Anyone can be a researcher! If you would like to join the self-indulgent world of research, start by learning how to write a scientific paper. Care of Matt Schultz.
I recently attended the Annual Workshop of Advanced Clinical Care in Durban. I realized – again – how religious physicians can be. The conference opened with the typical call to arms that normally surrounds the AIDS “crisis.” The charge was aimed at the audience of clinical providers present. The front line physicians were told that all of the tools needed to curb the spread of HIV were available to them, and they must only wield them effectively to win the battle. Susan Sontag would be horrified.
It is, in fact, far easier to eradicate HIV than I ever thought. South African doctors must only work harder, then the disease will go away. No, South African doctors only need to improve their clinical abilities when dealing with HIV-positive patients, then the disease will go away.
My sarcasm stems from a simple observation: the average South African doctor is extremely well trained, especially with respect to HIV. From my outside perspective, South African general practitioners routinely perform the tasks usually reserved, in the US, for infectious disease specialists. Is it fair, then, to say to this group of physicians, “You must work harder; you must get smarter”?
But that is exactly what was said. And, the major problem is that there are essentially only two paradigms with which to deal with HIV: Treatment (but not cure) and prevention. The former hinges on provision of HIV medications; and the latter is almost synonymous with modifying people’s behavior.
The news of the day was of the latter category: tenofovir gel. It is an antiretroviral drug that has been formulated into a gel and can be applied in a woman’s vagina before intercourse. A recent paper claimed a 40% decrease in HIV infection when this gel was used. There was much anticipation to hear the head investigator speak and much excitement about her findings. The major benefit is that it empowers women to control their own sexual health, without having to negotiate with their partner about condom use. It makes slightly less hazardous the dangerous sexual situations into which some women are routinely forced.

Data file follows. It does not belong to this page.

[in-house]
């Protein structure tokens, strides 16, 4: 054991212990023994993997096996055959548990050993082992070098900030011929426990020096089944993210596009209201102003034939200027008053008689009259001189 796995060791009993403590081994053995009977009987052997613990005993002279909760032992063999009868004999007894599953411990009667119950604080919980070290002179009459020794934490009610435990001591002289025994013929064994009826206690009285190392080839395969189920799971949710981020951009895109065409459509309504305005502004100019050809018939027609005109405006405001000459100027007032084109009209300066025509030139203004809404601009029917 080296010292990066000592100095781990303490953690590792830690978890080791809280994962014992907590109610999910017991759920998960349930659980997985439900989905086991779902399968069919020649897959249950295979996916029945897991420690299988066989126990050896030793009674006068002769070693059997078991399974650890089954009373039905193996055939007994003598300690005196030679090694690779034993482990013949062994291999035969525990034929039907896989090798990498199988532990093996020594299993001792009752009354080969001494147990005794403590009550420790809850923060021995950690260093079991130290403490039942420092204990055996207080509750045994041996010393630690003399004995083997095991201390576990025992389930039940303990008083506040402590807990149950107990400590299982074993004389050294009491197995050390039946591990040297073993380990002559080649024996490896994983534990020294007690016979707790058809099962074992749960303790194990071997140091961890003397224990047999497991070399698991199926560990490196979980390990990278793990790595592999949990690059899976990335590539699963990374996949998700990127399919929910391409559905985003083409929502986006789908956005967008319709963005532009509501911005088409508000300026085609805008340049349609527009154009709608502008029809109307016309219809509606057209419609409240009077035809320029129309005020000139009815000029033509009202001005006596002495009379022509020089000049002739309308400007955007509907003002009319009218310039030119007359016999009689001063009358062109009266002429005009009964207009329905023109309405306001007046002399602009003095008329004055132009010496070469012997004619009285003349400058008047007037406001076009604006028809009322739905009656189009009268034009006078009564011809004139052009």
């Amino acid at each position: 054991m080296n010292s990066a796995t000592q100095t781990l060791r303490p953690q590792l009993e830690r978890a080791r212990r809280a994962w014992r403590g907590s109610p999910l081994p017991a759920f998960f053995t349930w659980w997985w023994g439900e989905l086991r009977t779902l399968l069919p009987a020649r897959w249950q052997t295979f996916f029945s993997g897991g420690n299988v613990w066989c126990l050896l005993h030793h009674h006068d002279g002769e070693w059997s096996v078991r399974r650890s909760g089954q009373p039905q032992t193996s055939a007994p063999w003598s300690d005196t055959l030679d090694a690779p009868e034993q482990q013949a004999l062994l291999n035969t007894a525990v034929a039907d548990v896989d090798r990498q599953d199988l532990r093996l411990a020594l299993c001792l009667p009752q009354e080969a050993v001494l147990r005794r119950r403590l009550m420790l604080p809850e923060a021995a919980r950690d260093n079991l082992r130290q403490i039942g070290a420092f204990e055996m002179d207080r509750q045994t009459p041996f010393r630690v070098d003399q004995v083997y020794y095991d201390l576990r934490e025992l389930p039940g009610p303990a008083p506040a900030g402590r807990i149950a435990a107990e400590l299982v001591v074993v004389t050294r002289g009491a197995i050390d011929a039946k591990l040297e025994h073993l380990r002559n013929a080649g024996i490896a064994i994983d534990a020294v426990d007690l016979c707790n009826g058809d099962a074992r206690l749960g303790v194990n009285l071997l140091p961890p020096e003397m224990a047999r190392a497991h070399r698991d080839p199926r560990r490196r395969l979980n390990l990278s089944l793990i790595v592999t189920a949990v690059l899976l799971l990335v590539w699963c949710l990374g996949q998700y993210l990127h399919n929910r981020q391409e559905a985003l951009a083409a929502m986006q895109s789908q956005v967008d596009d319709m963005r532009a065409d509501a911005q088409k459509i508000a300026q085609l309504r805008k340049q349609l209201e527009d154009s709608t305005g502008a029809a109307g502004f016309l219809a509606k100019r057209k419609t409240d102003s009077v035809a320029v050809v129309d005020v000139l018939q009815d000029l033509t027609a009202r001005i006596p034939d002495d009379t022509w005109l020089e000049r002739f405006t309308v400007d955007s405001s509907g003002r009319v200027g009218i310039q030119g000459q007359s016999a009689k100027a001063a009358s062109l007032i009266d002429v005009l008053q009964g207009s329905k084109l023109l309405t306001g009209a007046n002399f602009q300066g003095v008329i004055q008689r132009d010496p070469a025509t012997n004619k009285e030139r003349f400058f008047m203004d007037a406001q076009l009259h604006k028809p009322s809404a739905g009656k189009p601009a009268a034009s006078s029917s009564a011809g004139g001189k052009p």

I found myself thinking rather negatively throughout the entire conference. There is, to me, nothing new here. What we now have is another preventative strategy that works marginally well with intensive education and follow-up. Even under the idealized conditions of the study, it was difficult to get women to use their product.
The most interesting talks at the conference, however, were by Steven Deeks from UCSF. He concisely summed an enormous amount of information and then launched into something completely different. What of the underlying pathogenesis of HIV? Is there some unexploited fault in the virus’ almost perfect reproductive ability? And, more broadly, how does our new knowledge of the immune system affect our understanding of other diseases?
In my opinion, that direction is where HIV research needs to go. What is truly unknown? Why publish a new edition of the tried-and-failing textbook we have written for the last 30 years? The epidemic in South Africa appears to have leveled only because the same number are being infected as are dying. It isn’t working.
And yet, the group of us in HIV research religiously hold to the idea that if we work harder or execute better, we will ultimately win the day.